Four Better Rules for Software Design

July 25, 2019

Join my mailing list…

Martin Fowler recently tweeted a link to his blog post about Kent Beck’s four rules of simple design, which I think could be improved upon (and, which can lead programmers down the wrong path at times):

Kent’s rules, from Extreme Programming Explained are:

  • Runs all the tests
  • Has no duplicated logic. Be wary of hidden duplication like parallel class hierarchies
  • States every intention important to the programmer
  • Has the fewest possible classes and methods

In my experience, these don’t quite serve the needs of software design. My four rules might be that a well-designed system:

  • is well-covered by passing tests.
  • has no abstractions not directly needed by the program.
  • has unambiguous behavior.
  • requires the fewest number of concepts.

To me, these flow from what we do with software.

What do We Do With Software?

We can’t talk about the design of software without first talking about what we intend to do with the software.

Software is written to solve a problem. It is executed and has behavior. That behavior is observed to reinforce correctness or identify problems. Software is also changed to give it new or different behavior.

So, any approach to the design of software has to be centered on predicting, observing, and understanding its behavior, and making it as easy as possible to change that behavior.

Testing is how we verify behavior, and I would agree with Kent that first and foremost, well-designed software must pass its tests. I would go further, however, and insist that the software have tests (thus “well-covered”).

After behavior has been verified, the remaining three items on both of our lists concern themselves with understanding the software (and thus its behavior). His list starts with addressing duplication, which is fitting. In my experience, an over-focus on reducing duplication comes at a high price. To remove duplication, one must create abstractions to hide it and it’s these abstractions that make it hard to understand and modify a software system.

Removing Duplication Requires Abstractions and Abstractions Breed Complexity

“Don’t Repeat Yourself”, AKA DRY is used to justify some questionable design decisions. Have you ever seen code like this?

ZERO = BigDecimal.new(0)

Surely the value of zero won’t be changing, right? More likely, you’ve seen something like this:

public void call(Map payload, boolean async, int errorStrategy) {
  // ...
}

When you see methods or functions with flags, booleans, etc, it’s usually because someone has “DRYed” up some code, but the code wasn’t exactly the same in both places, so the extracted code needed flexibility to accommodate both sets of behavior.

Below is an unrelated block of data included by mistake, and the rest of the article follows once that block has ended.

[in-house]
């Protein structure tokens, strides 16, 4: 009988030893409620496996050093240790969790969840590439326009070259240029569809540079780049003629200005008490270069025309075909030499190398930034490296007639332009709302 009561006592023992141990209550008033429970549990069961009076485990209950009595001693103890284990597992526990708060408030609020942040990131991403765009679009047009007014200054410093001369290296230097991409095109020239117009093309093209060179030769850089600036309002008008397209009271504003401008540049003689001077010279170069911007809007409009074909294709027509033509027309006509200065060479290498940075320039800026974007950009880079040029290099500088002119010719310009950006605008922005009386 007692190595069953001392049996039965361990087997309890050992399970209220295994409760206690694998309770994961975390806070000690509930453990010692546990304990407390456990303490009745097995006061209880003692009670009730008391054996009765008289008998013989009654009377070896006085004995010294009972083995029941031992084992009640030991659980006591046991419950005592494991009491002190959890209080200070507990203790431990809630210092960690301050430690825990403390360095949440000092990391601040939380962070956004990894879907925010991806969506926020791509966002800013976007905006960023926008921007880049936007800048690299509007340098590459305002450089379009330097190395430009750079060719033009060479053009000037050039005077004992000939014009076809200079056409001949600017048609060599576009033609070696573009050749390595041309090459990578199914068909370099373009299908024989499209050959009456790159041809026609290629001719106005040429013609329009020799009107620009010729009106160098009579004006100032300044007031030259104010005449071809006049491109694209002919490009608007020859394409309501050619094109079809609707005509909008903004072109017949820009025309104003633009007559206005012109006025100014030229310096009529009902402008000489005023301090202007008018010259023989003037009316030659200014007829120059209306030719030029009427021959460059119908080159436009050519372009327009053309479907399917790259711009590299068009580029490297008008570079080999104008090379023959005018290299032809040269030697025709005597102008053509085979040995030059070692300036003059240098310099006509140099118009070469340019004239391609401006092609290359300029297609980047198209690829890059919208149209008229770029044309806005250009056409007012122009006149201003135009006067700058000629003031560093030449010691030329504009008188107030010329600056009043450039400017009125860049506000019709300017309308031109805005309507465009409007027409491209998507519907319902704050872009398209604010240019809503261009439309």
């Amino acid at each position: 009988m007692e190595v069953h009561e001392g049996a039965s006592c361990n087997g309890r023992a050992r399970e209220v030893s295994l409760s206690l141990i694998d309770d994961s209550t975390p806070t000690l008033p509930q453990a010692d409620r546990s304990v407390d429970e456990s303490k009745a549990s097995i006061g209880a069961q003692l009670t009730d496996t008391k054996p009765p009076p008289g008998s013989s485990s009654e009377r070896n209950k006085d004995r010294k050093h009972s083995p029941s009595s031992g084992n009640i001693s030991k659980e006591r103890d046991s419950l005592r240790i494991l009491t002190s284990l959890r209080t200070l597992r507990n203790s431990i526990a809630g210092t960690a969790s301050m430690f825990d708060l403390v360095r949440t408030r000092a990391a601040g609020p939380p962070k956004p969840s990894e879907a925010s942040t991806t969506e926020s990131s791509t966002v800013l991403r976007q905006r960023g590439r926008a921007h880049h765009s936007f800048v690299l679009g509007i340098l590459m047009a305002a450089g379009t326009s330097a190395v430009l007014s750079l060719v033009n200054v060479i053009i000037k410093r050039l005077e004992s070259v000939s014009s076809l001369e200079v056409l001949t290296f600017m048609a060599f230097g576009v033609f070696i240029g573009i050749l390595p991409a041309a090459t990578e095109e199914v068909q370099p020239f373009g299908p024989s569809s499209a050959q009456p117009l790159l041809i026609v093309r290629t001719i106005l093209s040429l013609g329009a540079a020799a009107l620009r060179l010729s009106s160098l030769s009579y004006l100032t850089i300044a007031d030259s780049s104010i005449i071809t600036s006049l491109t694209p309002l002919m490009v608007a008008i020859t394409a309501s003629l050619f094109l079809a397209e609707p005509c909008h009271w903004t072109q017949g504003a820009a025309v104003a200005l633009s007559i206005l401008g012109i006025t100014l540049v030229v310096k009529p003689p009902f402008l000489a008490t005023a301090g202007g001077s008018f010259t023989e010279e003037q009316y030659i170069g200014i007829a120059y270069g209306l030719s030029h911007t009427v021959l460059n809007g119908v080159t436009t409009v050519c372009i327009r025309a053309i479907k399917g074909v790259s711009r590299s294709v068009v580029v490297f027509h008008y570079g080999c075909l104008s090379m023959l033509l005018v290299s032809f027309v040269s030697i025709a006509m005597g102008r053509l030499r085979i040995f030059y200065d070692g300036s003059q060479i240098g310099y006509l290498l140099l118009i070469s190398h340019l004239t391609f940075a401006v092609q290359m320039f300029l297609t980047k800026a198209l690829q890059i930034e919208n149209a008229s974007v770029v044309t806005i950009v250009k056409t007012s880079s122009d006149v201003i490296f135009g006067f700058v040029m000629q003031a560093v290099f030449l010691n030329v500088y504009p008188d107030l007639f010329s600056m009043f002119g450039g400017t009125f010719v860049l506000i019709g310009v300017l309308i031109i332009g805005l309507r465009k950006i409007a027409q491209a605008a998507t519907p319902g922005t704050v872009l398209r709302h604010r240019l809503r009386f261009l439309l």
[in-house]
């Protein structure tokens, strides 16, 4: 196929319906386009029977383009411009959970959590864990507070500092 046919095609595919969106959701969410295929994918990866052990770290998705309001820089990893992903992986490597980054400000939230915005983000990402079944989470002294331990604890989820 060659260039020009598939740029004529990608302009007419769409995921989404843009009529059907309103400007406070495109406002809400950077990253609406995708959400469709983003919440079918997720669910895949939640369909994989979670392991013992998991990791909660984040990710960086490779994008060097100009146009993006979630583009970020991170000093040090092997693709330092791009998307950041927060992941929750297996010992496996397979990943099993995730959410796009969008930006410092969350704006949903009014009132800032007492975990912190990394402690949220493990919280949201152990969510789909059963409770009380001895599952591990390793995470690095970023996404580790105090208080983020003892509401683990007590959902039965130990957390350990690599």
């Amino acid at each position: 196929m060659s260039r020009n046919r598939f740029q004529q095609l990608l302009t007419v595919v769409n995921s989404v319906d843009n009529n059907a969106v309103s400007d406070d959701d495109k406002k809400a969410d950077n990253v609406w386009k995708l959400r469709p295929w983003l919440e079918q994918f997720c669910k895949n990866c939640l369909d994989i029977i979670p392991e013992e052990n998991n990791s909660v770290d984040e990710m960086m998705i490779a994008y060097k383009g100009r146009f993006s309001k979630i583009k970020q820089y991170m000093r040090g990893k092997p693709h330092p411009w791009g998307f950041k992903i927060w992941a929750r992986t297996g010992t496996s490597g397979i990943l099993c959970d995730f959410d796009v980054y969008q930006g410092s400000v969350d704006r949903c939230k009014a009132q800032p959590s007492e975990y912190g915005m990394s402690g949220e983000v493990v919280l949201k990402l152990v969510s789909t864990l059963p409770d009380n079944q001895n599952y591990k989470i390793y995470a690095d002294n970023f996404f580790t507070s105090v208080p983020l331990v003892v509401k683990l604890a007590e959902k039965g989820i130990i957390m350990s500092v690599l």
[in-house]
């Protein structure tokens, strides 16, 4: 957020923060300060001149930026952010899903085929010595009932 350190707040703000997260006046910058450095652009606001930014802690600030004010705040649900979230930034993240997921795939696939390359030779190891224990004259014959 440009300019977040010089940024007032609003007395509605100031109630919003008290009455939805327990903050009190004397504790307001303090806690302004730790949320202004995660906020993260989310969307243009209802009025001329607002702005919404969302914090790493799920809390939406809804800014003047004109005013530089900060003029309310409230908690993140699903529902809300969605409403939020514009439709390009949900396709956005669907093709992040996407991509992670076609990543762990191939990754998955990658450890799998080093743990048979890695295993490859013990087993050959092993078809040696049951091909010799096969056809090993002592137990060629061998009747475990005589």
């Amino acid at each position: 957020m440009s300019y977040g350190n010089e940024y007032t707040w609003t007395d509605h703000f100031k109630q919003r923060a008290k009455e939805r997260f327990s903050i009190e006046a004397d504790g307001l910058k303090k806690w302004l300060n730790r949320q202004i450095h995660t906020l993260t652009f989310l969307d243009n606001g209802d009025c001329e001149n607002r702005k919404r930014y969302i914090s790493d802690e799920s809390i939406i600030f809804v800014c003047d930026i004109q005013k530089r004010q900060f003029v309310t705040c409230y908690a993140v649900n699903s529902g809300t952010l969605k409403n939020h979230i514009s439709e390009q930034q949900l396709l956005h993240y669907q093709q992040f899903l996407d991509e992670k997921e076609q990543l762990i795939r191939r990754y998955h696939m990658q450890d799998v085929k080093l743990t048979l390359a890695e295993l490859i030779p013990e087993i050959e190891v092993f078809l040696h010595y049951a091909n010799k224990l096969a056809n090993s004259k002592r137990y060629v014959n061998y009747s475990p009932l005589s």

Such generalized abstractions are notoriously hard to test and understand because they must handle many more use-cases than the original (potentially duplicated) code. Said another way, abstractions support more behaviors than might actually be needed for the system to function properly. Thus, the removal of duplication can introduce new behaviors to the system that aren’t required.

That said, it is important to centralize certain types of behavior, however it’s difficult to know what behavior really is identical. Often, bits of code look similar, but are only similar by happenstance.

Consider how much simpler it is to remove duplication than to re-introduce it (e.g. after a poorly-thought-out abstraction was created). Thus it stands to reason we should err on the side of leaving duplication if we aren’t totally sure the best way to eliminate it.

The creation of abstractions should make us all wary. If, in the course of removing truly duplicate code, you create a highly-flexible generalized abstraction, you may be going down the wrong path.

This leads to the next point about intent vs behavior.

Programmer Intent is Meaningless—Behavior is Everything

We often laud programming languages, constructs, or bits of code for “revealing programmer intent”. But what value is knowing the intent if you cannot know the behavior? And when you know the behavior, how much does the intent really matter? Granted, you do need to know how the software is supposed to behave, but this is not the same as “programmer intent”.

Consider this degenerate example that is very revealing of programmer intent, but that does not behave as intended:

function LastModified(props) {
  return (
    <div>
      Last modified on
      { props.date.toLocaleDateString() }
    </div>
  );
}